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PRESSURE · PDF fileIntake manifold vacuum in an automobile engine is an example of a vacuum gauge measurement ... Pressure is sensed by mechanical elements ... pressure sensor

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    PRESSURESENSORSRobert E. Bicking, Honeywell Micro Switch

    This tutorial addresses the basic physics of pressure, three types of pressure measurement, seven pressure sensor technologies, and three calibration techniques.

    To begin our investigation of pressure sensors, we first must consider the physics on which the technology is based.

    BasicPhysicsofPressureSensing Static Pressure. Pressure, P, is defined as force, F, per unit area, A: P = F/A (1)The measurement of pressure is generally associated with fluids, either liquids or gases. A container filled with a liquid (see Figure 1) has a pressure (due to the weight of the liquid) at a point in the liquid of: P = F / A = hw (2) where:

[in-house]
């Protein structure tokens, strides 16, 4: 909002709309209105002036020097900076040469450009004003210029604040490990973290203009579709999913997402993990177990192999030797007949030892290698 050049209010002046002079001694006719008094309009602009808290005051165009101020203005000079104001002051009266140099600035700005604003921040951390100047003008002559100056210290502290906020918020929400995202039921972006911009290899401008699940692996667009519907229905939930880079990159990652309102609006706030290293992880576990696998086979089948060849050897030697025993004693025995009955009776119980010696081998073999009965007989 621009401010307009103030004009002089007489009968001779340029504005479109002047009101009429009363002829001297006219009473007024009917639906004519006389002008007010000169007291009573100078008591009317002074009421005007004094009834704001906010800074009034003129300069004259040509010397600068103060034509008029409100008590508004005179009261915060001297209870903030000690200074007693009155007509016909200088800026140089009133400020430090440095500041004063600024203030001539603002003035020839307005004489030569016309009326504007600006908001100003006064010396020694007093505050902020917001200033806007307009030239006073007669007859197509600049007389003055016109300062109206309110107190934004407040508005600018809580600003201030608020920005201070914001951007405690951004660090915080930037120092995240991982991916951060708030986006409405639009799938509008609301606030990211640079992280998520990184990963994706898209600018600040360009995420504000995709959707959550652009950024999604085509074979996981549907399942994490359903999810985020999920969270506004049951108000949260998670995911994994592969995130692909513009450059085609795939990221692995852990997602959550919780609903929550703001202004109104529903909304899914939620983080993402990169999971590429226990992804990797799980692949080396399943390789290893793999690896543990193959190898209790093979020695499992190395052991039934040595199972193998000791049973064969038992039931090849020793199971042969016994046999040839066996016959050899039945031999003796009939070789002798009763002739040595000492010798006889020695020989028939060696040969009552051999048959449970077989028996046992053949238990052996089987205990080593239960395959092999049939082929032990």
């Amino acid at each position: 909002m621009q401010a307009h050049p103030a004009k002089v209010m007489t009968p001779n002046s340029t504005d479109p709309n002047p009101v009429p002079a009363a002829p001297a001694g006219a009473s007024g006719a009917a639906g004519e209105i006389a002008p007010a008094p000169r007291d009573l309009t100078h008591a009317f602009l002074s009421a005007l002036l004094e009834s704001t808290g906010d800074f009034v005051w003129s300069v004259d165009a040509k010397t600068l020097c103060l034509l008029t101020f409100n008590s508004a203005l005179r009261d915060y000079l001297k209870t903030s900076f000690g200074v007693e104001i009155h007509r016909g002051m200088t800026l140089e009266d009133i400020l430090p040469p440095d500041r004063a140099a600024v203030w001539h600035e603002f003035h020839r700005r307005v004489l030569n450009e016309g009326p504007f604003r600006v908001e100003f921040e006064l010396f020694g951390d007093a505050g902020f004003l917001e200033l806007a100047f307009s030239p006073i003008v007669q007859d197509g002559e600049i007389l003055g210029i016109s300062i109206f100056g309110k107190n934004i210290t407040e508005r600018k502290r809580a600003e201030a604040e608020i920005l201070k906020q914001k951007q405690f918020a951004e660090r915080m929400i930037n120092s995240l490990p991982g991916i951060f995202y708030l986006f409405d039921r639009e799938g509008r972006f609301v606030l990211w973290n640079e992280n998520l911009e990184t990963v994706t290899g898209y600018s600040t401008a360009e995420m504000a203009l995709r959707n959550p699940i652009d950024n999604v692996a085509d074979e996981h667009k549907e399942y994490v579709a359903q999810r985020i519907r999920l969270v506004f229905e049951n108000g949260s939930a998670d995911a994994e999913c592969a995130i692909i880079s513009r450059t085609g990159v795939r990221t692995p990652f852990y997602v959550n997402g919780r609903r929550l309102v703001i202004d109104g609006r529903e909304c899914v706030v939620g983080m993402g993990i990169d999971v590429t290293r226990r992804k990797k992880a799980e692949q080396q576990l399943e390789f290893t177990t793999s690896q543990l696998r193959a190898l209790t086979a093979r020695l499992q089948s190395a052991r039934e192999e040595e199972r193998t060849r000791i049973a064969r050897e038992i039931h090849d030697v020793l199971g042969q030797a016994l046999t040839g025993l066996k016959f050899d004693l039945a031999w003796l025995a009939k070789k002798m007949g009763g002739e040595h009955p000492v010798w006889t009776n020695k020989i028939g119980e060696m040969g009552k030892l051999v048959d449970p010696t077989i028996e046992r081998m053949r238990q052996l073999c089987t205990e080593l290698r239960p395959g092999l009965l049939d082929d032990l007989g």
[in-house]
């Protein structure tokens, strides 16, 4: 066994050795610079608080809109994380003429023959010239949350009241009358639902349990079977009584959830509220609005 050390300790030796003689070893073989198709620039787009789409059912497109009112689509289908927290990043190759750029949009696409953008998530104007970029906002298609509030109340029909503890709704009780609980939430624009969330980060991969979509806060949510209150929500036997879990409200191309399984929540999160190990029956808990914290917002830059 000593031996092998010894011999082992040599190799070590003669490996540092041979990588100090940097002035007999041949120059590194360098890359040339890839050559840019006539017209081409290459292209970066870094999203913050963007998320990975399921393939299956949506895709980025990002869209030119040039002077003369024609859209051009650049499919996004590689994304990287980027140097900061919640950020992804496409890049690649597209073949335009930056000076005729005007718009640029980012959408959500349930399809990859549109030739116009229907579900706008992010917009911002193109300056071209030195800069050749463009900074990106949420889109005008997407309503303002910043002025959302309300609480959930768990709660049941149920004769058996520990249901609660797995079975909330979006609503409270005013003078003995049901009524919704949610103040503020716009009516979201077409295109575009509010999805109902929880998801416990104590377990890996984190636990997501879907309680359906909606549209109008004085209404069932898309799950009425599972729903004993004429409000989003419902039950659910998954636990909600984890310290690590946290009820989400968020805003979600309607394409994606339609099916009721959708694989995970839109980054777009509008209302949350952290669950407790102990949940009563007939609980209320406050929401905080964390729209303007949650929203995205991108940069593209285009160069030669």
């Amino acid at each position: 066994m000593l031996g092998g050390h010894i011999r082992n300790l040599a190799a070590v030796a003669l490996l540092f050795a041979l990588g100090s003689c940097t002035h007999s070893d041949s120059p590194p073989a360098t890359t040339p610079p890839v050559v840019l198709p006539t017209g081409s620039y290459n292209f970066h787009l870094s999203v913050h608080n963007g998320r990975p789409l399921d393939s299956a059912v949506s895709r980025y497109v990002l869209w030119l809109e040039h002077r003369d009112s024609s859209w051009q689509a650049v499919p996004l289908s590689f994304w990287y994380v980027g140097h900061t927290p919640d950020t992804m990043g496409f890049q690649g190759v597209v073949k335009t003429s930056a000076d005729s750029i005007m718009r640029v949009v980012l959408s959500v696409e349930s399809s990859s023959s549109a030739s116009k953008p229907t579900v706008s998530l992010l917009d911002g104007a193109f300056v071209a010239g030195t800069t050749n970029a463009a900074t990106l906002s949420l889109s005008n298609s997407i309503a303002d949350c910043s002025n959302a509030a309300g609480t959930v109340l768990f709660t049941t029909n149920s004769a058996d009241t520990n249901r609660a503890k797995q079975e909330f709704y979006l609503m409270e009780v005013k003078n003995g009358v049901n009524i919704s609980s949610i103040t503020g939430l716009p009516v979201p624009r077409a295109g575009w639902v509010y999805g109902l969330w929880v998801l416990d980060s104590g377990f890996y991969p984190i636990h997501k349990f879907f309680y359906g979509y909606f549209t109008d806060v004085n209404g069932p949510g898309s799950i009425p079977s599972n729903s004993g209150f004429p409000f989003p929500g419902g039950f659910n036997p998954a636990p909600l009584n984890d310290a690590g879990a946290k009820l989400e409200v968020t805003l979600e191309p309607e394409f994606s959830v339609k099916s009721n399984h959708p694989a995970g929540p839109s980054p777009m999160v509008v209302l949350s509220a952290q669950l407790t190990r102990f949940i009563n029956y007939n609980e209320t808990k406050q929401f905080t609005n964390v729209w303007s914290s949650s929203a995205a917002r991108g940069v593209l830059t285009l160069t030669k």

H = distance from the surface to the point w = weight of the liquid (most liquids are nearly incompressible)

    Figure 1. The pressure at any given point in a confined liquid is determined by the

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    The weight per unit volume, V, is given by:

    w = mg/V (3) Note that this relation can be used to determine the height of the column of liquid in a tank by measuring the pressure.

    The density, , is given by: